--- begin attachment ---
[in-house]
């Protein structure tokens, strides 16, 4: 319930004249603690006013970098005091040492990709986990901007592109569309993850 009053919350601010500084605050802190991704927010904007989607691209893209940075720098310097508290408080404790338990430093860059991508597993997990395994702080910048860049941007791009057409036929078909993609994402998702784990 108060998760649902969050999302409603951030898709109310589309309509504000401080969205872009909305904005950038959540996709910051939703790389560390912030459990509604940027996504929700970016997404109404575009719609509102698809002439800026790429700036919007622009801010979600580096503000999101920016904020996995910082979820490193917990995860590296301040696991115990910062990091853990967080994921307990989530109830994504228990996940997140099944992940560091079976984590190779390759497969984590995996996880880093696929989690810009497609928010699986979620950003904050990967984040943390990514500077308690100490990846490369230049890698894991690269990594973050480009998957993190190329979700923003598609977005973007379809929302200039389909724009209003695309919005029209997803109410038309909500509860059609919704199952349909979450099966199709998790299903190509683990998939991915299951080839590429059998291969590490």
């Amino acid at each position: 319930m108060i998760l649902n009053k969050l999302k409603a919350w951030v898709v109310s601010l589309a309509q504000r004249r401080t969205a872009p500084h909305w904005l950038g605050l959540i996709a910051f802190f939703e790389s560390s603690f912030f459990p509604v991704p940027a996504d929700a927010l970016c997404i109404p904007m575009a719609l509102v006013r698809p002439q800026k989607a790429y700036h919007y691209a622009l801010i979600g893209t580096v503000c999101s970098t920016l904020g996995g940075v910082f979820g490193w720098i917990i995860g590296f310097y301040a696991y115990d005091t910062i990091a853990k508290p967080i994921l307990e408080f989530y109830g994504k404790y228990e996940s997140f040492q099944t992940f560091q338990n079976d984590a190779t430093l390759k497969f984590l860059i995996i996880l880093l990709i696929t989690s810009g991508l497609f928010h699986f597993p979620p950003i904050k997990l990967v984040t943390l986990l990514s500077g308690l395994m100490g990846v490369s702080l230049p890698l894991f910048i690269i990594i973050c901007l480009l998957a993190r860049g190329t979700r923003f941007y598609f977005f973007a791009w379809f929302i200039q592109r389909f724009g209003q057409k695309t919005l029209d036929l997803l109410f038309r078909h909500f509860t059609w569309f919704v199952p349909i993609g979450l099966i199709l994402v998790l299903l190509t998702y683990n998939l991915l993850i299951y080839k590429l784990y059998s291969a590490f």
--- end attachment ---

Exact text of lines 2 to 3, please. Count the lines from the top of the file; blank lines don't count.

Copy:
């Protein structure tokens, strides 16, 4: 319930004249603690006013970098005091040492990709986990901007592109569309993850 009053919350601010500084605050802190991704927010904007989607691209893209940075720098310097508290408080404790338990430093860059991508597993997990395994702080910048860049941007791009057409036929078909993609994402998702784990 108060998760649902969050999302409603951030898709109310589309309509504000401080969205872009909305904005950038959540996709910051939703790389560390912030459990509604940027996504929700970016997404109404575009719609509102698809002439800026790429700036919007622009801010979600580096503000999101920016904020996995910082979820490193917990995860590296301040696991115990910062990091853990967080994921307990989530109830994504228990996940997140099944992940560091079976984590190779390759497969984590995996996880880093696929989690810009497609928010699986979620950003904050990967984040943390990514500077308690100490990846490369230049890698894991690269990594973050480009998957993190190329979700923003598609977005973007379809929302200039389909724009209003695309919005029209997803109410038309909500509860059609919704199952349909979450099966199709998790299903190509683990998939991915299951080839590429059998291969590490």
């Amino acid at each position: 319930m108060i998760l649902n009053k969050l999302k409603a919350w951030v898709v109310s601010l589309a309509q504000r004249r401080t969205a872009p500084h909305w904005l950038g605050l959540i996709a910051f802190f939703e790389s560390s603690f912030f459990p509604v991704p940027a996504d929700a927010l970016c997404i109404p904007m575009a719609l509102v006013r698809p002439q800026k989607a790429y700036h919007y691209a622009l801010i979600g893209t580096v503000c999101s970098t920016l904020g996995g940075v910082f979820g490193w720098i917990i995860g590296f310097y301040a696991y115990d005091t910062i990091a853990k508290p967080i994921l307990e408080f989530y109830g994504k404790y228990e996940s997140f040492q099944t992940f560091q338990n079976d984590a190779t430093l390759k497969f984590l860059i995996i996880l880093l990709i696929t989690s810009g991508l497609f928010h699986f597993p979620p950003i904050k997990l990967v984040t943390l986990l990514s500077g308690l395994m100490g990846v490369s702080l230049p890698l894991f910048i690269i990594i973050c901007l480009l998957a993190r860049g190329t979700r923003f941007y598609f977005f973007a791009w379809f929302i200039q592109r389909f724009g209003q057409k695309t919005l029209d036929l997803l109410f038309r078909h909500f509860t059609w569309f919704v199952p349909i993609g979450l099966i199709l994402v998790l299903l190509t998702y683990n998939l991915l993850i299951y080839k590429l784990y059998s291969a590490f």